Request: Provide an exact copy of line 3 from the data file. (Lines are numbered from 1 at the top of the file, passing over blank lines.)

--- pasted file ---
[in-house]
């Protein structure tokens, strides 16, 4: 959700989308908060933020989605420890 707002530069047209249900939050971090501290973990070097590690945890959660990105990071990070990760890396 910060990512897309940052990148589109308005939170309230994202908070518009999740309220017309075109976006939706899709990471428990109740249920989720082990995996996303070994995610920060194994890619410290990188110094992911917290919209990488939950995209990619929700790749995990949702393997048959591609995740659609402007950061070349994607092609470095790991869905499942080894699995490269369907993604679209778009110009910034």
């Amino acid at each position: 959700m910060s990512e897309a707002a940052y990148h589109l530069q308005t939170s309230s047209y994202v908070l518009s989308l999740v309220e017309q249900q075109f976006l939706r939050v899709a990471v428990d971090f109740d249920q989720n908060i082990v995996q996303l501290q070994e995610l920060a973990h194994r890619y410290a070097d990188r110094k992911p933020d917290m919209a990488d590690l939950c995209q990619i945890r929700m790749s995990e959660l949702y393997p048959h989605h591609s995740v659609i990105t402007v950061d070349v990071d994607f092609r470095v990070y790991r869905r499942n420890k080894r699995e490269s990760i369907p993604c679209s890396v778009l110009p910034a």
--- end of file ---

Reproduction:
């Amino acid at each position: 959700m910060s990512e897309a707002a940052y990148h589109l530069q308005t939170s309230s047209y994202v908070l518009s989308l999740v309220e017309q249900q075109f976006l939706r939050v899709a990471v428990d971090f109740d249920q989720n908060i082990v995996q996303l501290q070994e995610l920060a973990h194994r890619y410290a070097d990188r110094k992911p933020d917290m919209a990488d590690l939950c995209q990619i945890r929700m790749s995990e959660l949702y393997p048959h989605h591609s995740v659609i990105t402007v950061d070349v990071d994607f092609r470095v990070y790991r869905r499942n420890k080894r699995e490269s990760i369907p993604c679209s890396v778009l110009p910034a």